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Why Spider Plant’s Leaves Turn Brown: 11 Reasons & Fixes

Fresh leaves spider plant pot in house garden with morning sunlight

Strong, long-lasting, and able to thrive in rough conditions, the spider plant is quick to adapt to any environment. As far as the toughest houseplants go, this one’s definitely in the top 3. It takes very little effort to grow, looks great on the windowsill, and rarely falls victim to diseases or insects. There is one (minor) problem with the “ribbon plant”, though, when the leaves go brown.

Why does that happen, exactly? How dangerous is it? And more importantly, how can you fix that? The following guide includes the 11 most common causes of brown spots on the leaves, including overwatering, lack of sunlight, salty soil, small containers, and more. Ready to tackle this issue and make the ribbon plant’s tips green again? Then keep reading!

Botanical Name: Chlorophytum comosum
Soil Type: Well-drained, rocky, loamy, moist, nutrient-rich
Soil PH: 6.0–7.0 (slightly acidic)
Sun Exposure: Indirect sunlight
Watering Requirements: Low, once a week
Temperature: 70–90° Fahrenheit
Humidity Levels: 50–60%
Hardiness Zone: 9–11 USDA
Blooming Time: Early spring or summer

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The 11 Reasons Why Spider Plant’s Leaves Turn Brown

1. You’re Not Giving It Enough Water

woman watering spider plant
Photo Credit By: tativophotos, Shutterstock

If you’ve been asking yourself—why are the tips of my spider plant turning brown—the first thing to check is your watering routine. Water is an essential element for spider ivy. Without it, the plant will turn brown and, eventually, die. Unless you’ve been using a scheduling app or writing everything down, you’ve probably been less than perfect with your watering chores. Well, now it’s time to fix that!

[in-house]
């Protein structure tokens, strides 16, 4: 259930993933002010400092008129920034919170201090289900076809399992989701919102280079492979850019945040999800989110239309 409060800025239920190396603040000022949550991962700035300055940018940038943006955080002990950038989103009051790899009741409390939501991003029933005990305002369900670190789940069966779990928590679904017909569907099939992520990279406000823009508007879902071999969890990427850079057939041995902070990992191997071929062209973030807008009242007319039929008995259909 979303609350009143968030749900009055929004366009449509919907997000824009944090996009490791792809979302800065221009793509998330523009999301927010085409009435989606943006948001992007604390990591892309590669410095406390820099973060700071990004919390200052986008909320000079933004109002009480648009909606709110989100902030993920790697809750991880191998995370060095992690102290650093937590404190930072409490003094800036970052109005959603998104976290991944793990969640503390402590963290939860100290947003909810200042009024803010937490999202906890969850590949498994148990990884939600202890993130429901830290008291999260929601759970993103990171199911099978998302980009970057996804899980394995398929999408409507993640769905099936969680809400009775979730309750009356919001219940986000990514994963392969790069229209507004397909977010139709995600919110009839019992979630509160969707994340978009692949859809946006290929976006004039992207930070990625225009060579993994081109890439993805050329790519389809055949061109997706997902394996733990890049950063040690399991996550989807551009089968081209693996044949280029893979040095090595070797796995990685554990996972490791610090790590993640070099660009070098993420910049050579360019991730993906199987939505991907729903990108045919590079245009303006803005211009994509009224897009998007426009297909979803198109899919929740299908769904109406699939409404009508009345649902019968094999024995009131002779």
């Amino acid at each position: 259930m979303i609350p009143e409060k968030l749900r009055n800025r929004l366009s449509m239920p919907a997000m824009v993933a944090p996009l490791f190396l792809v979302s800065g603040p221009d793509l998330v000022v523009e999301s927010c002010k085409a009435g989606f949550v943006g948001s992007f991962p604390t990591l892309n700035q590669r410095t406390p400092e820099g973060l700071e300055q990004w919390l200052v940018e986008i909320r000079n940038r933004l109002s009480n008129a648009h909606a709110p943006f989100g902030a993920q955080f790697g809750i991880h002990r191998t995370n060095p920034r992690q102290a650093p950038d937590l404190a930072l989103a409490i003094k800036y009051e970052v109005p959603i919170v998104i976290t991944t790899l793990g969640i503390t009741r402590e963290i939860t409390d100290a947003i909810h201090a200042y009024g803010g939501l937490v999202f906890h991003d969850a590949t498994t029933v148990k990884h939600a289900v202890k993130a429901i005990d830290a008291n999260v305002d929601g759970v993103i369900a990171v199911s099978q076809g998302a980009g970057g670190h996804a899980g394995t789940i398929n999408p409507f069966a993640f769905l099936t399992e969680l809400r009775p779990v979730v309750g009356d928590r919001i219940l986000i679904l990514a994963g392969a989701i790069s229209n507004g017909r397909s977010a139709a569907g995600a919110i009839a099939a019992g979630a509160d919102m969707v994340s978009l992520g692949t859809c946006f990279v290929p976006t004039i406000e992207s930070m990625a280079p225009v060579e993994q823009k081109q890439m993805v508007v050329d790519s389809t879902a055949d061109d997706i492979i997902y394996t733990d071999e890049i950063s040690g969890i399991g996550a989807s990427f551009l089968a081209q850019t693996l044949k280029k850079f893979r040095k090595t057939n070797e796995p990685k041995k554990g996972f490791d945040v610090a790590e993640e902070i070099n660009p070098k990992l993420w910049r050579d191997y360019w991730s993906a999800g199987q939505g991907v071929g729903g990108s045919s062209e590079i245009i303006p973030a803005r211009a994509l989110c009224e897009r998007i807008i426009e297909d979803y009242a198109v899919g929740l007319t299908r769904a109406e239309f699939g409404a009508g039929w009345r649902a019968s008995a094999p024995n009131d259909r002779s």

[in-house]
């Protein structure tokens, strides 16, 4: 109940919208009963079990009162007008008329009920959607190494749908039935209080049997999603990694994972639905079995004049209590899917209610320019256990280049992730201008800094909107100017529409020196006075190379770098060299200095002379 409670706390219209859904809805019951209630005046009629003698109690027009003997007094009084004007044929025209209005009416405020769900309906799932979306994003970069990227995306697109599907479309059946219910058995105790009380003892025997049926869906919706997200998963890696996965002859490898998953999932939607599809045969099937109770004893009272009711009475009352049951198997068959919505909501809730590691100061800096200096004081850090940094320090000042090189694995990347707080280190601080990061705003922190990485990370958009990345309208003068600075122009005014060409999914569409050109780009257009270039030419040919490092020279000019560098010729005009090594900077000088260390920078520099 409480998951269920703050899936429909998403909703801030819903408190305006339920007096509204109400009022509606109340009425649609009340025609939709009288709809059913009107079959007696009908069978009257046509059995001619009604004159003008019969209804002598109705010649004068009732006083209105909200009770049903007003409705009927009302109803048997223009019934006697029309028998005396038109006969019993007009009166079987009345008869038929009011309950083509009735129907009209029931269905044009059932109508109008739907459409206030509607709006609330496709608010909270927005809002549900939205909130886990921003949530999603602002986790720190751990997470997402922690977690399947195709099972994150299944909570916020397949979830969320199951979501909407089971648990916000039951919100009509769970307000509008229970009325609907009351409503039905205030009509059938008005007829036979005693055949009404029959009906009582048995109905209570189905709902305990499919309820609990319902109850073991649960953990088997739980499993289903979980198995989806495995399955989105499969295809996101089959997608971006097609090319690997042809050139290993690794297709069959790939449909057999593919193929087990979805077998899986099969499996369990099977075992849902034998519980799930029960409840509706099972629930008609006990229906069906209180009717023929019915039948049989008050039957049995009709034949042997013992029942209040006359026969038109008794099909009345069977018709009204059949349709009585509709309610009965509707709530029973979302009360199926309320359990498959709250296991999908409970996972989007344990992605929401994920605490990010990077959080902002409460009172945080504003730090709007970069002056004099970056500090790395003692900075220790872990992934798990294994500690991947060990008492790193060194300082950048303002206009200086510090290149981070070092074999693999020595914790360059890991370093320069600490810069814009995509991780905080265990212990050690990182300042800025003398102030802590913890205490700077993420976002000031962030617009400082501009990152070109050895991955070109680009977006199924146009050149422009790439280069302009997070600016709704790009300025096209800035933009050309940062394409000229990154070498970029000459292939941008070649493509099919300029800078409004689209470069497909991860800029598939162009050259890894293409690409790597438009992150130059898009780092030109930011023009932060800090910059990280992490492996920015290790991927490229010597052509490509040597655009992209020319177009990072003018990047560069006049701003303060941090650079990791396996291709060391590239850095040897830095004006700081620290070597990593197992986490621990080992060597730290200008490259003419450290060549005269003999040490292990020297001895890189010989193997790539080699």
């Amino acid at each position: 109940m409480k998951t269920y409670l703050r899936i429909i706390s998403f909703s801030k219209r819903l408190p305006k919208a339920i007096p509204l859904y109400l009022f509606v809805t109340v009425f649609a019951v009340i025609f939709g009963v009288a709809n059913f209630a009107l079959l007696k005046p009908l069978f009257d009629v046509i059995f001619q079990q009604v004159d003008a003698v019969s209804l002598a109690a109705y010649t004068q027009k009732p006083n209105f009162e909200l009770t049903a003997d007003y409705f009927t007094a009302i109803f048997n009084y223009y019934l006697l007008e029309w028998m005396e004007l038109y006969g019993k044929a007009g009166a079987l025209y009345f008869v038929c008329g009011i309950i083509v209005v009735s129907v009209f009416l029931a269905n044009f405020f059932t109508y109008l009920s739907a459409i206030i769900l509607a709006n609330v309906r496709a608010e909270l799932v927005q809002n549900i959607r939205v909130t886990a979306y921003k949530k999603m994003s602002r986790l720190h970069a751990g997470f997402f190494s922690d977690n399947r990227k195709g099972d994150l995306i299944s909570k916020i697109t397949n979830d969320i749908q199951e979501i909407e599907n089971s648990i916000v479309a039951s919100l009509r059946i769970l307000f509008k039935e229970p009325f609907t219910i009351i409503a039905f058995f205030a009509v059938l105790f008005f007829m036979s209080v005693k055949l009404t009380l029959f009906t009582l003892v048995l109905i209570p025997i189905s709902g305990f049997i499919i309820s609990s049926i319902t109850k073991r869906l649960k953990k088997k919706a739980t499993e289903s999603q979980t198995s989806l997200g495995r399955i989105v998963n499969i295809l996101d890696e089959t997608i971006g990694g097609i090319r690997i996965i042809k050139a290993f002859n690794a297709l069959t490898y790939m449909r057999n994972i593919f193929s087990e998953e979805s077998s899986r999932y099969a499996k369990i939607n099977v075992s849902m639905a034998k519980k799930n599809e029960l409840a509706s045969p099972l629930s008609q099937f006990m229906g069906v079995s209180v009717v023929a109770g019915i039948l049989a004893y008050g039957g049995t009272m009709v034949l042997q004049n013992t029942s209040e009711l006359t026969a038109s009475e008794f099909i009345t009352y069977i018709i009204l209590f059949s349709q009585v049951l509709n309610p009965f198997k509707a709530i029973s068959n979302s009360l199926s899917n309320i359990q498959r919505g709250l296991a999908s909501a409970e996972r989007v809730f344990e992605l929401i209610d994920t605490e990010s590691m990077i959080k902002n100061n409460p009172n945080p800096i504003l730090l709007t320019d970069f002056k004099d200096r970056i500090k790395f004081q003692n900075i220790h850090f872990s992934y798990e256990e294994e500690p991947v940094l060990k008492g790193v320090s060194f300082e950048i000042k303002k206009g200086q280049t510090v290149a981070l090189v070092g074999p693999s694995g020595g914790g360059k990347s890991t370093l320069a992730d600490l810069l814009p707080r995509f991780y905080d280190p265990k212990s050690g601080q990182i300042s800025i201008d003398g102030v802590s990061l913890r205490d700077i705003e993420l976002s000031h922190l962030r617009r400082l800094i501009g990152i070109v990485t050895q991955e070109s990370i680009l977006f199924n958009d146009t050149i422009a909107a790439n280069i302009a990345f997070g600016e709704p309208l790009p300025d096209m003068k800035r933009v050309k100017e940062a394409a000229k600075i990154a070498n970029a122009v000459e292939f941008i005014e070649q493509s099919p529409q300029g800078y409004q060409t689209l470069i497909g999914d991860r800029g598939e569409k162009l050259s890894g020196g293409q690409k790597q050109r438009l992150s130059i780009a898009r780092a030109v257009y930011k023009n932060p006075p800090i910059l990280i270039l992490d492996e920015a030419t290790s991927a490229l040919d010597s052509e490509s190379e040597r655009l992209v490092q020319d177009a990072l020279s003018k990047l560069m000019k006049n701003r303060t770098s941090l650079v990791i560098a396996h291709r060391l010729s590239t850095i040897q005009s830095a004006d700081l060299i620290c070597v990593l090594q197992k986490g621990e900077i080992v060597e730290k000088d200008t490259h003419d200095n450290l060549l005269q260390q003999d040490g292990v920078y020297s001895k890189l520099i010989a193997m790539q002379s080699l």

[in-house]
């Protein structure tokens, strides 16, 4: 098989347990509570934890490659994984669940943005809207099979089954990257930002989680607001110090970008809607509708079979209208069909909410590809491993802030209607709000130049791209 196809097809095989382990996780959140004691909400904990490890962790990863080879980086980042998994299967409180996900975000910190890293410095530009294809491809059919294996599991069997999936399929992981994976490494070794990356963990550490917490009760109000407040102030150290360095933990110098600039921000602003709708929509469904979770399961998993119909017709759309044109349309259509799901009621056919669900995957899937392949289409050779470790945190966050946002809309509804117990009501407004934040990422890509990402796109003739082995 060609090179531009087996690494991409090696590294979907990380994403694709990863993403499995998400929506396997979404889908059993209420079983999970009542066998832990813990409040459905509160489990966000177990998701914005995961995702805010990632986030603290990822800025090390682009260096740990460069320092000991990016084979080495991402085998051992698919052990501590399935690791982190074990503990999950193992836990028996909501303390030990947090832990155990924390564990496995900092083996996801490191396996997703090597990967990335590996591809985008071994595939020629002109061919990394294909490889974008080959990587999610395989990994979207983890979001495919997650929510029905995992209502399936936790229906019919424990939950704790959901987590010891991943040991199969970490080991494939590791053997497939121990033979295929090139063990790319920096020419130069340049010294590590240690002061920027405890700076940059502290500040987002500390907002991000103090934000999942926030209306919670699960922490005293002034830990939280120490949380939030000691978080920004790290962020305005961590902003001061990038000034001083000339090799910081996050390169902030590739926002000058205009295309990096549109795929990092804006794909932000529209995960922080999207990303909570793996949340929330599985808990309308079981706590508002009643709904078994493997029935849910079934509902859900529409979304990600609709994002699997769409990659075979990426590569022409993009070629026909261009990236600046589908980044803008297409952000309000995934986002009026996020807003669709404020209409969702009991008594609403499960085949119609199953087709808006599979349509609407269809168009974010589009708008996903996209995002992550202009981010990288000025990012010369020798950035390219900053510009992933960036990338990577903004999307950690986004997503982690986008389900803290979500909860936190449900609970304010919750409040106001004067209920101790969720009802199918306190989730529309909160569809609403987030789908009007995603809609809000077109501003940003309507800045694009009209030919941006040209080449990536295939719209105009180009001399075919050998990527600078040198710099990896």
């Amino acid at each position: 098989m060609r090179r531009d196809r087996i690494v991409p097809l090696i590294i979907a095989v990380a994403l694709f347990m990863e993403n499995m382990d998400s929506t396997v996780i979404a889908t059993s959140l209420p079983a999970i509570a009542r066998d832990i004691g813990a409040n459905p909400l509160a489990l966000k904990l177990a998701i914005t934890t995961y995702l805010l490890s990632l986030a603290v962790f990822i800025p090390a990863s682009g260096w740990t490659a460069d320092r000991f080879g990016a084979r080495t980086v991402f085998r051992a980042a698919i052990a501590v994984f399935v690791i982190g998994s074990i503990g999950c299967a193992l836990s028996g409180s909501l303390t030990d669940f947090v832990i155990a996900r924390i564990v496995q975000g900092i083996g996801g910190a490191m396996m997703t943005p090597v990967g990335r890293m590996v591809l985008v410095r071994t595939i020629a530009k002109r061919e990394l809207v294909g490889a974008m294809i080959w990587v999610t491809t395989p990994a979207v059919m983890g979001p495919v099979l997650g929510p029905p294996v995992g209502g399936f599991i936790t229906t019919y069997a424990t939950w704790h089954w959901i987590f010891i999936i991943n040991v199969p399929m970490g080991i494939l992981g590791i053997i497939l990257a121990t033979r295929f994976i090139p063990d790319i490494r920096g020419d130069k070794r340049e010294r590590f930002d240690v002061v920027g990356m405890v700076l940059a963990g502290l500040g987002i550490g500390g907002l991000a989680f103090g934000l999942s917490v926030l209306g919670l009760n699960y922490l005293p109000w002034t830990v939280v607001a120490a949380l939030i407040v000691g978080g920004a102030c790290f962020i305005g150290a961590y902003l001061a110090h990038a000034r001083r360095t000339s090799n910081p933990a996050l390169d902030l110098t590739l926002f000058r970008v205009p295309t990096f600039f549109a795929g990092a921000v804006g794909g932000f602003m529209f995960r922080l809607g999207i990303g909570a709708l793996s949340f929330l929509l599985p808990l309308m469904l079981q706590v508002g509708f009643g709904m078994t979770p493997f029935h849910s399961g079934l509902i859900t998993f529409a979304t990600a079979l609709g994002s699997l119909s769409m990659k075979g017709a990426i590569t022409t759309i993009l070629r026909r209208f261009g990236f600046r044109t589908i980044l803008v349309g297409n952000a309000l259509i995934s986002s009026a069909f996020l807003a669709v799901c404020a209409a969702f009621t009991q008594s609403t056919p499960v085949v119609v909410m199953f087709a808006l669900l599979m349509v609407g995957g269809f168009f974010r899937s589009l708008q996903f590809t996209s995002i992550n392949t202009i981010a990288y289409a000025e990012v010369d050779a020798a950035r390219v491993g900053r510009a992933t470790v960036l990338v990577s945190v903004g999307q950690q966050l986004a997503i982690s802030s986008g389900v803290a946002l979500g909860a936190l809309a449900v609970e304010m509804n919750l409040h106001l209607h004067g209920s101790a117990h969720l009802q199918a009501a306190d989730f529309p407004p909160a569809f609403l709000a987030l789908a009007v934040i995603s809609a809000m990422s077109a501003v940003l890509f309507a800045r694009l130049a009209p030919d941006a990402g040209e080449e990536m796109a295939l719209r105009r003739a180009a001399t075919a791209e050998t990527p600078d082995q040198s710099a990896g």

Water the soil deeply, wait until you see the water escape through the drain holes¹, and only then give the plant a day or two to soak it all in. Don’t forget to check up on it in 24–72 hours to see how it’s doing. On average, it’s recommended to water this plant once a week during the growing period. If it’s the “quiet season”, you can water it every 1–2 weeks instead.

2. Overwatering + Harmful Chemicals

Overwatering is another common cause of brown leaves on the spider plant. When the soil is overly moisturized, it’s the root system that suffers the most. This could be going on for a couple of days, and you’ll only learn of the problem when the leaves start to wither and develop tiny brown marks. So, what should you do?


Let the soil dry completely in between the watering sessions. As with any other plant, check it with your fingers—no special equipment is needed. Dip them 2–3 inches into the soil to get an understanding of exactly how moist the roots are. And one more thing: if you live in the city, chances are, the water that you’re feeding to the plant is filled with fluoride, chlorine¹, and other chemicals.

Over time, they build up in the soil and start burning the leaves, turning them brown. If you’re constantly overwatering the plant, this will happen rather soon. To avoid that, create a strict watering schedule and only use distilled water. Rainwater will also do.

3. The Temperature Is Too High/Low

spider plant